3. iPad and Apple Watch sales

The December quarter is a seasonally huge one not only for the iPhone, but also the iPad and the Apple Watch. And this time around, demand is expected to get a boost from a couple of recent product launches. For the iPad, it's the September launch of iOS 11, which brought with it a number of multitasking features meant to strengthen the iPad Pro's appeal as a notebook alternative. For the Apple Watch, it's of course the launch of 4G-capable models in September -- reviewers have had mixed feelings about 4G performance and battery life, but generally like the third-gen Watch otherwise.

As it is, both iPad and Apple Watch sales were pretty solid during the September quarter. iPad revenue rose 14% to $4.8 billion, with unit sales rising 11% to 10.3 million. Apple Watch unit sales rose over 50% -- as usual, no number was provided -- and helped Apple's total "Other Products" revenue, which also covers Apple TV, headphone, accessory and iPod sales, rise 36% to $3.2 billion.

4. China

With the help of favorable comps -- sales had been down 30% during the Sep. 2016 quarter -- Apple's Greater China revenue returned to growth during the Sep. 2017 quarter, rising 12% to $9.8 billion (19% of total revenue). Was Apple able to keep the momentum going in the December quarter?

The Greater China revenue consensus is at $17.7 billion -- that's up 9% annually, but still below the $18.4 billion Apple recorded during the Dec. 2016 quarter. KGI Securities and others have signaled that Chinese iPhone X demand has been hurt by steep local prices (Apple's flagship sports a $1,200-plus starting price on the mainland).

On the other hand, Apple's attempts to grow mid-range iPhone sales likely gave a boost to its Chinese revenue, and the company reported seeing strong September quarter iPad, Mac and Services revenue growth in the country.

5. Plans for offshore cash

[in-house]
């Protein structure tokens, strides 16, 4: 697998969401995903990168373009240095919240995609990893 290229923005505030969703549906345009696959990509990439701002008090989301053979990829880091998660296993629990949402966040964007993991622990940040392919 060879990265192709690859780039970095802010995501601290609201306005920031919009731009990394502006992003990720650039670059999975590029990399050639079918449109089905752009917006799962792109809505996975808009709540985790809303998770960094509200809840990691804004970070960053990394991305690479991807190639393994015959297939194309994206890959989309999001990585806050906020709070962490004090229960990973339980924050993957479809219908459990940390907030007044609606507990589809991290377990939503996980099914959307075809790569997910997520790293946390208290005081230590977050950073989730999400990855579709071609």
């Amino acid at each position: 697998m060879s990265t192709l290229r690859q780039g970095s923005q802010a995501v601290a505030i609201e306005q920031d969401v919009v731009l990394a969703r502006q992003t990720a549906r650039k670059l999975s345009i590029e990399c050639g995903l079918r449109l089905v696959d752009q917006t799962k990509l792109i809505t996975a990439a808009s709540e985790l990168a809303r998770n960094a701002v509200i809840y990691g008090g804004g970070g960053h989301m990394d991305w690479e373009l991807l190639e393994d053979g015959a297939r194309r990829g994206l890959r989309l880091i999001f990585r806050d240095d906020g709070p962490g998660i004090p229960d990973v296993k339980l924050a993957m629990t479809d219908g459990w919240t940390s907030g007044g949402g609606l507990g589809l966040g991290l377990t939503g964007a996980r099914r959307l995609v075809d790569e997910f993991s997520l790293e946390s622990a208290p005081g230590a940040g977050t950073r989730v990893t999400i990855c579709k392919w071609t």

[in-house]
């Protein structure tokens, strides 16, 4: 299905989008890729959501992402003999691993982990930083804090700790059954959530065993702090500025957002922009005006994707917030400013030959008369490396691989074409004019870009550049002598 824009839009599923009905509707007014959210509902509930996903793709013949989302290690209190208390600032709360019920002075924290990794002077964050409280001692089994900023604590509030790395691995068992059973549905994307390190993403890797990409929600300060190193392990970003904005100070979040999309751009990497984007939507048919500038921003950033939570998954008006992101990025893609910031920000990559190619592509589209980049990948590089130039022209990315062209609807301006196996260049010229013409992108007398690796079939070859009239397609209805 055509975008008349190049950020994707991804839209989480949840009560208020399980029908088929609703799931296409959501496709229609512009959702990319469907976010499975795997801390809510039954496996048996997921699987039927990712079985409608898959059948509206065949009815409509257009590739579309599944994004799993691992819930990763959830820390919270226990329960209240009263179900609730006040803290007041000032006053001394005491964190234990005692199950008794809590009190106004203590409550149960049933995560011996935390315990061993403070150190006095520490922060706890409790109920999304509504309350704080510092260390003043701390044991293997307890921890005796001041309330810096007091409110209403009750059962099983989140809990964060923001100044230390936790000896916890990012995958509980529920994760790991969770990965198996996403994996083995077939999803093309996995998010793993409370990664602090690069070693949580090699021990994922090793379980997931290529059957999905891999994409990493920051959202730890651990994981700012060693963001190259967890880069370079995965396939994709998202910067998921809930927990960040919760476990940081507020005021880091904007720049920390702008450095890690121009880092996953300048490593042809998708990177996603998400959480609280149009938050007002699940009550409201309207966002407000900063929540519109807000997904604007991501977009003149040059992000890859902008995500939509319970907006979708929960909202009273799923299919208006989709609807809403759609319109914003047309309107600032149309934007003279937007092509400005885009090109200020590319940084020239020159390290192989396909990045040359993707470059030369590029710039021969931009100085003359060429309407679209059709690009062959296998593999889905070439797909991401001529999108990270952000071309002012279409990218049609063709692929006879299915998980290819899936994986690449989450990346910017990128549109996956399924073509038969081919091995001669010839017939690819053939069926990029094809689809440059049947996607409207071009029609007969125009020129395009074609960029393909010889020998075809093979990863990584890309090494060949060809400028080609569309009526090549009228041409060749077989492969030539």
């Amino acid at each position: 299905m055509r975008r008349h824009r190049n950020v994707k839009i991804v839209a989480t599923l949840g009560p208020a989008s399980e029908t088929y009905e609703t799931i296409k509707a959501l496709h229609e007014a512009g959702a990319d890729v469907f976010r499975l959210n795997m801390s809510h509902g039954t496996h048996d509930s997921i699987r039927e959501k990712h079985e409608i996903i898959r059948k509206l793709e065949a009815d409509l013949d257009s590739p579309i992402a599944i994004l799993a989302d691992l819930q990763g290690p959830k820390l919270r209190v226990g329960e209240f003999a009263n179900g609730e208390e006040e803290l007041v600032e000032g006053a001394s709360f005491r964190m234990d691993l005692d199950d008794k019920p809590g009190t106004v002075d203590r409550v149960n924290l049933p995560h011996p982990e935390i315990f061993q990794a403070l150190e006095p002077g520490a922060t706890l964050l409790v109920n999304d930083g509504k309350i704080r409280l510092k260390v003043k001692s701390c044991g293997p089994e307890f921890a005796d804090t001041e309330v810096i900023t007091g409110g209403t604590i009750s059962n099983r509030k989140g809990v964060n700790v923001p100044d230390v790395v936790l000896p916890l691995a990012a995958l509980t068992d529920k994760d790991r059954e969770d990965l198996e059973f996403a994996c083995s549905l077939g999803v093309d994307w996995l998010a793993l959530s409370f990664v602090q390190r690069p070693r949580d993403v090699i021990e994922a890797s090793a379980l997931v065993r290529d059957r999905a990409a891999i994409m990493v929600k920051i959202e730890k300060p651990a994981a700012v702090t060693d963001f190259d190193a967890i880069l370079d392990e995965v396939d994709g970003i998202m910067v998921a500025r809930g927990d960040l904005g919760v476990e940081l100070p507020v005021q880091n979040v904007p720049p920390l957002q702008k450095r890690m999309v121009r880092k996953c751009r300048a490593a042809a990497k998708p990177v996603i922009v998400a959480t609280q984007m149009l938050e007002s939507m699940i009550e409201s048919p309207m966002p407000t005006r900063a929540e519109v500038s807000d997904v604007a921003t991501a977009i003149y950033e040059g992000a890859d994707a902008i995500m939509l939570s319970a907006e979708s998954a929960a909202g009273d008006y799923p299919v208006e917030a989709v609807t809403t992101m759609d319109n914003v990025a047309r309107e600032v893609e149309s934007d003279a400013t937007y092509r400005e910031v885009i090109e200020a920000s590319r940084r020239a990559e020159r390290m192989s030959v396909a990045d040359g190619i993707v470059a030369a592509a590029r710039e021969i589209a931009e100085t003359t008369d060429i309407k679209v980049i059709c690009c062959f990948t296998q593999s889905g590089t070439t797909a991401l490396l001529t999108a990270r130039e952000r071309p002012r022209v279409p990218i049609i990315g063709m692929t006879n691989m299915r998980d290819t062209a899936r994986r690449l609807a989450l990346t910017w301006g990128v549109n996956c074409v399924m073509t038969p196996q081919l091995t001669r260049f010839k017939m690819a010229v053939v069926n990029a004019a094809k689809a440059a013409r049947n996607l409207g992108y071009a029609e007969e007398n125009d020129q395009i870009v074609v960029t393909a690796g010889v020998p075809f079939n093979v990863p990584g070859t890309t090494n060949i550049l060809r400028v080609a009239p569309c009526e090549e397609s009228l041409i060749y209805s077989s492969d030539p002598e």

On Jan. 17, Apple said it would pay $38 billion in taxes to repatriate offshore cash, thanks to the recent passage of a tax reform bill that allows offshore funds to be brought home at a 15.5% tax rate. This suggests Apple will be repatriating $245 billion, and keeping $207 billion net of tax payments.

With Apple quite capable of financing any internal investments via its massive free cash flow (FCF totaled $51.1 billion in fiscal 2017), the billion-dollar question is how much of the repatriated cash will be directed towards capital returns and debt repayments, and how much will be directed towards M&A. Speculation that Apple could use a large chunk of its cash on M&A is easy to find -- Tesla (TSLA) , Netflix  (NFLX) and traditional media firms such as Disney (DIS) are often raised as possibilities.

Apple typically announces changes to its capital return program at the time of its April quarter earnings report. But given the unusual nature of the current situation, it could share a detail or two about its future dividend and buyback plans on the December quarter call. Likewise, the company could offer some general thoughts on whether all that repatriated cash has made it more open to a big acquisition.

Jim Cramer and the AAP team hold a position in Apple for their Action Alerts PLUS Charitable Trust Portfolio. Want to be alerted before Cramer buys or sells AAPL? Learn more now.